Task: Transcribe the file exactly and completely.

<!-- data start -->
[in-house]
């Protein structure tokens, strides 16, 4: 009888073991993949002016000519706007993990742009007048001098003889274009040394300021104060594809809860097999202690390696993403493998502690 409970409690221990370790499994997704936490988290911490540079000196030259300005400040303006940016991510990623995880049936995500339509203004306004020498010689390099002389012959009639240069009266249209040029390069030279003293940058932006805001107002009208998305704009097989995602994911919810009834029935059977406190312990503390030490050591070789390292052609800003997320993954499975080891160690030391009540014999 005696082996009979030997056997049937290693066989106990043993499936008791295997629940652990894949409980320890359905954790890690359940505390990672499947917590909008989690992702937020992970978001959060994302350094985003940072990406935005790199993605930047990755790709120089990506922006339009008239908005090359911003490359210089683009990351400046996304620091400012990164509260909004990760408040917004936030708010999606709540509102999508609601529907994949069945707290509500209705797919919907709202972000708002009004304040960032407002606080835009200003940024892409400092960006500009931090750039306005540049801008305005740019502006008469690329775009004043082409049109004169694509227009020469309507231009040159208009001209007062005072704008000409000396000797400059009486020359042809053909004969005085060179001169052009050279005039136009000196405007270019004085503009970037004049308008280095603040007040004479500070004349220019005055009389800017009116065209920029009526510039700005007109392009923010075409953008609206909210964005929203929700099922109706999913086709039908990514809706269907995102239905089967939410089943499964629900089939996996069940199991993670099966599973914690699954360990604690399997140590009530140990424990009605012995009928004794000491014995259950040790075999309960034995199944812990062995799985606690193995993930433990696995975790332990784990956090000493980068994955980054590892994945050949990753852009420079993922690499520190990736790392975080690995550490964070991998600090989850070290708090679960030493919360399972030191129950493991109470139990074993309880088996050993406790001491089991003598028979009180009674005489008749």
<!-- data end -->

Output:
[in-house]
């Protein structure tokens, strides 16, 4: 009888073991993949002016000519706007993990742009007048001098003889274009040394300021104060594809809860097999202690390696993403493998502690 409970409690221990370790499994997704936490988290911490540079000196030259300005400040303006940016991510990623995880049936995500339509203004306004020498010689390099002389012959009639240069009266249209040029390069030279003293940058932006805001107002009208998305704009097989995602994911919810009834029935059977406190312990503390030490050591070789390292052609800003997320993954499975080891160690030391009540014999 005696082996009979030997056997049937290693066989106990043993499936008791295997629940652990894949409980320890359905954790890690359940505390990672499947917590909008989690992702937020992970978001959060994302350094985003940072990406935005790199993605930047990755790709120089990506922006339009008239908005090359911003490359210089683009990351400046996304620091400012990164509260909004990760408040917004936030708010999606709540509102999508609601529907994949069945707290509500209705797919919907709202972000708002009004304040960032407002606080835009200003940024892409400092960006500009931090750039306005540049801008305005740019502006008469690329775009004043082409049109004169694509227009020469309507231009040159208009001209007062005072704008000409000396000797400059009486020359042809053909004969005085060179001169052009050279005039136009000196405007270019004085503009970037004049308008280095603040007040004479500070004349220019005055009389800017009116065209920029009526510039700005007109392009923010075409953008609206909210964005929203929700099922109706999913086709039908990514809706269907995102239905089967939410089943499964629900089939996996069940199991993670099966599973914690699954360990604690399997140590009530140990424990009605012995009928004794000491014995259950040790075999309960034995199944812990062995799985606690193995993930433990696995975790332990784990956090000493980068994955980054590892994945050949990753852009420079993922690499520190990736790392975080690995550490964070991998600090989850070290708090679960030493919360399972030191129950493991109470139990074993309880088996050993406790001491089991003598028979009180009674005489008749």